As the March 15 North Carolina primary approaches, Wake Forest University professors are available to comment on the issues and the candidates.
Clinton needs youth, Sanders needs minorities – “Clinton needs to mobilize the enthusiasm of young voters. Sanders needs to mobilize the enthusiasm of minority voters,” says David Coates, an expert on liberal politics and author of numerous books, articles and blog posts on politics, history and economics. The North Carolina primary will be a “key test of Bernie Sanders’ ability to pick up support among African-American Democratic Party voters – a test he has yet to pass,” says Coates. “For Hillary Clinton, the issue is less support among minority groups as a whole as it is about the age of those supporting her.”
Candidates not spending much political energy in N.C. – “When you’re a proportional state on a busy day of winner-take-all primaries, you just may be bypassed,” says Allan Louden, communication professor and expert on political advertising. “North Carolina moved up the primary calendar expecting a conforming splash of media ads and national political prominence. Other than a steady stream of drive-by candidate rallies – more associated with airports locations than politics, fame and attention has failed to arrive.” Will North Carolinians see compelling new political ads leading up to March 15? “In a Trump-like way, Florida and Ohio have sucked the oxygen out of the room. TV advertising surely will follow this week, but so far NC voters are living on the fumes of SC primary ads aired via regional cable.”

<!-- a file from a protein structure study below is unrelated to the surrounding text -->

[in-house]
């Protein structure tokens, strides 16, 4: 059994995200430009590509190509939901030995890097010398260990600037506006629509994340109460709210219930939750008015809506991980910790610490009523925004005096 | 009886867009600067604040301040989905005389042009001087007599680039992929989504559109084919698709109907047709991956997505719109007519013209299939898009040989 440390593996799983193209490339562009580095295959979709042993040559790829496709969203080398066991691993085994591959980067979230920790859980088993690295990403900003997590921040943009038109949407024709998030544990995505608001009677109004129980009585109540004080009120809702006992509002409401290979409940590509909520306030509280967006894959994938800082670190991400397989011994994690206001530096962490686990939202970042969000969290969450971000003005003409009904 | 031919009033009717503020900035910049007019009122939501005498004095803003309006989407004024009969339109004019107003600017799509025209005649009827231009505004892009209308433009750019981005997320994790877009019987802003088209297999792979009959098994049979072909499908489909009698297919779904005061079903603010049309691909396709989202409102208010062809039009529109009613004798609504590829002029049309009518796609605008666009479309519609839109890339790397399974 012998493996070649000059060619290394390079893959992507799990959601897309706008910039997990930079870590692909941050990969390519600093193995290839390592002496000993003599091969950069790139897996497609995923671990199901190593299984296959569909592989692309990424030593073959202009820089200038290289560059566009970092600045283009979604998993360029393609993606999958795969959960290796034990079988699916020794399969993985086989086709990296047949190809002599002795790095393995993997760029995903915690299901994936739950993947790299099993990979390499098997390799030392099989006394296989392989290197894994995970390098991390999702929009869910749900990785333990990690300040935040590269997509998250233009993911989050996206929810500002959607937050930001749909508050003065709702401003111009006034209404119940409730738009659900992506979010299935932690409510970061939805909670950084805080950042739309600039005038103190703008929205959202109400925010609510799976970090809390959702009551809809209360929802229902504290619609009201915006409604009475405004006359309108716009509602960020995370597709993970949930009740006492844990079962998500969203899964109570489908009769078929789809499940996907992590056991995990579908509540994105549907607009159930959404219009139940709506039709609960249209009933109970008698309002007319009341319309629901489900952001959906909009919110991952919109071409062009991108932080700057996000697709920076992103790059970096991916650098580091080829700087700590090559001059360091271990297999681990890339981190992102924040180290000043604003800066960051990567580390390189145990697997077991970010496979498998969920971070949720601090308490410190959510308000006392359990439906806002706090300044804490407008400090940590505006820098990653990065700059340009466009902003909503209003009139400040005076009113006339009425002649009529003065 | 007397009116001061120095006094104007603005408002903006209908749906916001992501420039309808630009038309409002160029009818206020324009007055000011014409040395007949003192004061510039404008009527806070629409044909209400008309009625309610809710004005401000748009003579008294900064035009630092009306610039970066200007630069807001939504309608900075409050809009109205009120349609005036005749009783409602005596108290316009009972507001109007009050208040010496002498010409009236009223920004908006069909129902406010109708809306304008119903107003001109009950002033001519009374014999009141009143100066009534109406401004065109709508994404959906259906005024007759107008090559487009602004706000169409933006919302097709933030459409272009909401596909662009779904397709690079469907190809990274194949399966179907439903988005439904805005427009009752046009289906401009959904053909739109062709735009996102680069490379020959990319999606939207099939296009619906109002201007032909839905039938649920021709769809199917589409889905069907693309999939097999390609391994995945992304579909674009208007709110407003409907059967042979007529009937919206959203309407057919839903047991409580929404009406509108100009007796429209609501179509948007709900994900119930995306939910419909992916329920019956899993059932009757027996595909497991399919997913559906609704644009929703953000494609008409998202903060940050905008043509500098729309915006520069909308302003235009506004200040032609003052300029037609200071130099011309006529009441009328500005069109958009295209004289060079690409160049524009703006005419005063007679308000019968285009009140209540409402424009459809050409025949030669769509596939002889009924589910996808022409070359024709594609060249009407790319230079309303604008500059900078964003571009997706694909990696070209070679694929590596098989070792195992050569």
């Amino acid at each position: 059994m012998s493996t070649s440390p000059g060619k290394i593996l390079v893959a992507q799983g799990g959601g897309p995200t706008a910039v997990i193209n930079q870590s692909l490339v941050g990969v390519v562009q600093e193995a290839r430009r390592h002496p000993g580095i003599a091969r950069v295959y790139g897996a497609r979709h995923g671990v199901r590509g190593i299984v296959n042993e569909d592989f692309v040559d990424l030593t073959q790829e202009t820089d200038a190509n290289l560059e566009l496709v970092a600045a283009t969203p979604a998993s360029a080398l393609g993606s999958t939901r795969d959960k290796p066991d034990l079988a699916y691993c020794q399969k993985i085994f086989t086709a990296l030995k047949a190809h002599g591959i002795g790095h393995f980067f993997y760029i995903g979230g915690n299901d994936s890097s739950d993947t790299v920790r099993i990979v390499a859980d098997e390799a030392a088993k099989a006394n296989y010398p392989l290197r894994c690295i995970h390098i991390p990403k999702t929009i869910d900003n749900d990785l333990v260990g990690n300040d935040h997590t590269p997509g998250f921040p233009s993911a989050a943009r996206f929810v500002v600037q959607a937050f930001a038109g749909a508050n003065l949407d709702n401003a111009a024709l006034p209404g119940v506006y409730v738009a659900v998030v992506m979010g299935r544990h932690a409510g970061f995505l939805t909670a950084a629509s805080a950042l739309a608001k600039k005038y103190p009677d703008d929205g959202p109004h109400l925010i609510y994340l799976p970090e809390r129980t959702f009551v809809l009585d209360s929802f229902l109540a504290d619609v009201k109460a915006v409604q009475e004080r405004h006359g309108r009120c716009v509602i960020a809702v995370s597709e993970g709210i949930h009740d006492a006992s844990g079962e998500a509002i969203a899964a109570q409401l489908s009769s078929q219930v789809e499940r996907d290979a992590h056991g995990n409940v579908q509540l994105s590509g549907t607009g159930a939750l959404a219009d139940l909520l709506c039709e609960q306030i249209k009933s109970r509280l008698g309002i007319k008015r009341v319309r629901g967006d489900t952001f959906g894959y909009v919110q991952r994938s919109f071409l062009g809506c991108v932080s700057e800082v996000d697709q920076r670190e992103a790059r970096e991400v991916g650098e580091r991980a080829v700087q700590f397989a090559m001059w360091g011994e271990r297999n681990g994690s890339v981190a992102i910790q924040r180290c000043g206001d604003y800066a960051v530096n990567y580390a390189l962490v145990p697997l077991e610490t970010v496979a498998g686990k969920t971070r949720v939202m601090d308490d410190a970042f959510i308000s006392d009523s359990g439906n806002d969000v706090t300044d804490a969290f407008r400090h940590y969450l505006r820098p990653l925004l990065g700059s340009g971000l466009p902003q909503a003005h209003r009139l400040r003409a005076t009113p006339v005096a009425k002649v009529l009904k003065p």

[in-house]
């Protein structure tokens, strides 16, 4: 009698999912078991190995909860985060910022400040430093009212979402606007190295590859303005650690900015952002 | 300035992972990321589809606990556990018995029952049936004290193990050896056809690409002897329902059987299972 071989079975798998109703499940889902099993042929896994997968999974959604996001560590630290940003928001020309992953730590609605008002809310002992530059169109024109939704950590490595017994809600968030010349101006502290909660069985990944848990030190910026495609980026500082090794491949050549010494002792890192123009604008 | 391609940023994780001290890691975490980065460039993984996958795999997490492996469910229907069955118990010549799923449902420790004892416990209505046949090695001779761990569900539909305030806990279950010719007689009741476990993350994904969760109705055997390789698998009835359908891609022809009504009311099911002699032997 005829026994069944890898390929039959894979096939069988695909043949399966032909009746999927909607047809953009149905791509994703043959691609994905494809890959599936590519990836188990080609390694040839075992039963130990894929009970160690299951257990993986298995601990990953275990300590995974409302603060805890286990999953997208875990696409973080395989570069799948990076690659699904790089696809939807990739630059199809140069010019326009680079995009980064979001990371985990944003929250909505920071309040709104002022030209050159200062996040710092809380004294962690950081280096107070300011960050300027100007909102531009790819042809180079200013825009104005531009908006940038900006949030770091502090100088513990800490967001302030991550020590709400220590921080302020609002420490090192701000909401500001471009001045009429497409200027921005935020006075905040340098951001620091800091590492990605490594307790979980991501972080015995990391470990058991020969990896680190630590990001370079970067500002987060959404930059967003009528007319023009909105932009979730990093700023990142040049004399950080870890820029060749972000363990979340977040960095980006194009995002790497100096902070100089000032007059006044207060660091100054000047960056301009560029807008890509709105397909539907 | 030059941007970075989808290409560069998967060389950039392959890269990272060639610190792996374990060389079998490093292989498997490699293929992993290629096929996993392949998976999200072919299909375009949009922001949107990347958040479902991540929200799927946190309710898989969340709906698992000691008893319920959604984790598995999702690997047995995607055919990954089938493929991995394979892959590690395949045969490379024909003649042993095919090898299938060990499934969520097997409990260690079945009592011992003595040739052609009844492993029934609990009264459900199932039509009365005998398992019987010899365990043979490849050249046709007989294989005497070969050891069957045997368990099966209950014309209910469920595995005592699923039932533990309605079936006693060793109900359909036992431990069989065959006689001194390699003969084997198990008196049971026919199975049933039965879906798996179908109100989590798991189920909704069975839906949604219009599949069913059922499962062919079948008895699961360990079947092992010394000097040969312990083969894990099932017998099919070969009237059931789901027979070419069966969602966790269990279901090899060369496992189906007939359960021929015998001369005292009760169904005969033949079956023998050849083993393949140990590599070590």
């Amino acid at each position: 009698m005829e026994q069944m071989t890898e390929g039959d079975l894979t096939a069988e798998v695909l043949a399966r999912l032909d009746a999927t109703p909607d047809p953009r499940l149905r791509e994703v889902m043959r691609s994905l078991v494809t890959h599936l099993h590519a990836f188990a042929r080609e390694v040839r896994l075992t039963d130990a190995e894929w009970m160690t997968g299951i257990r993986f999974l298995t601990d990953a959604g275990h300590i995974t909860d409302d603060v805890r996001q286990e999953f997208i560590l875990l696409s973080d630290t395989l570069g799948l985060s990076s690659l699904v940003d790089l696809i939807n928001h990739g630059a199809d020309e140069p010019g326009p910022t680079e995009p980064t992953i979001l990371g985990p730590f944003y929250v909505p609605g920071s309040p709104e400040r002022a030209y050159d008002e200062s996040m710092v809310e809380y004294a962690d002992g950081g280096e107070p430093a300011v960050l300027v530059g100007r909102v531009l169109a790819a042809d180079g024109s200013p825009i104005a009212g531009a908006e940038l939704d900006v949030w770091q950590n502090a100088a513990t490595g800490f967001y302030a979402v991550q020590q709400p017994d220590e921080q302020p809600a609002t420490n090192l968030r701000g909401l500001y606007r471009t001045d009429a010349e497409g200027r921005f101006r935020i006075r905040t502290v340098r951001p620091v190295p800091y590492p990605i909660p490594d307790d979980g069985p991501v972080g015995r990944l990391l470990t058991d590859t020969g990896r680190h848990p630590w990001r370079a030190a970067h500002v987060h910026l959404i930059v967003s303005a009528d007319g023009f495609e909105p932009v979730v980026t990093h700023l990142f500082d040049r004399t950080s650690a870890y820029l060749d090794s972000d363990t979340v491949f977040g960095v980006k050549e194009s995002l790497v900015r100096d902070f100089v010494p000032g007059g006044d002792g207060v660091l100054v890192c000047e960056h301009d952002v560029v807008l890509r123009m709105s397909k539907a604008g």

Earlier primary plus election changes – Professor of politics and international affairs John Dinan closely follows U.S. and North Carolina political races and can talk about the presidential primary contests as well as NC legislative contests and statewide races on the March 15 ballot. In addition, he can address election changes related to redistricting. Dinan teaches courses on parties and elections, state politics and Congress.
How important is North Carolina’s Republican presidential primary? Dinan says: “North Carolina will award the second-most delegates of the March 15 states — even more than Ohio and Illinois, both of which are more populous states. In that sense, the North Carolina primary will attract a lot of attention from Republican candidates. But several other states voting on March 15 will attract more attention than North Carolina, because North Carolina has chosen to award its 72 delegates on a proportional basis, whereas several other states award their delegates on a winner-take-all basis, as in Florida, with 99 delegates, and Ohio, with 66 delegates.”
What impact will the elimination of the 40-percent threshold for non-presidential primaries have? Dinan says: “One important consequence of the federal court decision striking down North Carolina’s congressional districts and the need to move congressional primaries to June 7 is that the state legislature eliminated the usual rule where run-off elections are held between the top two vote-getters when no candidate wins at least 40 percent of the vote in non-presidential primaries. This rule change will likely help incumbents by making it tougher for challengers to force them into run-off elections. In some cases, this may also make it easier for the parties to coalesce around a candidate and get a head start on the general election, without having to await the outcome of run-off elections.”
Looking for comment on other election-related topics, including the youth vote and Latino voters? Visit Wake Forest’s Election 2016 faculty experts guide.
Categories: Media Advisory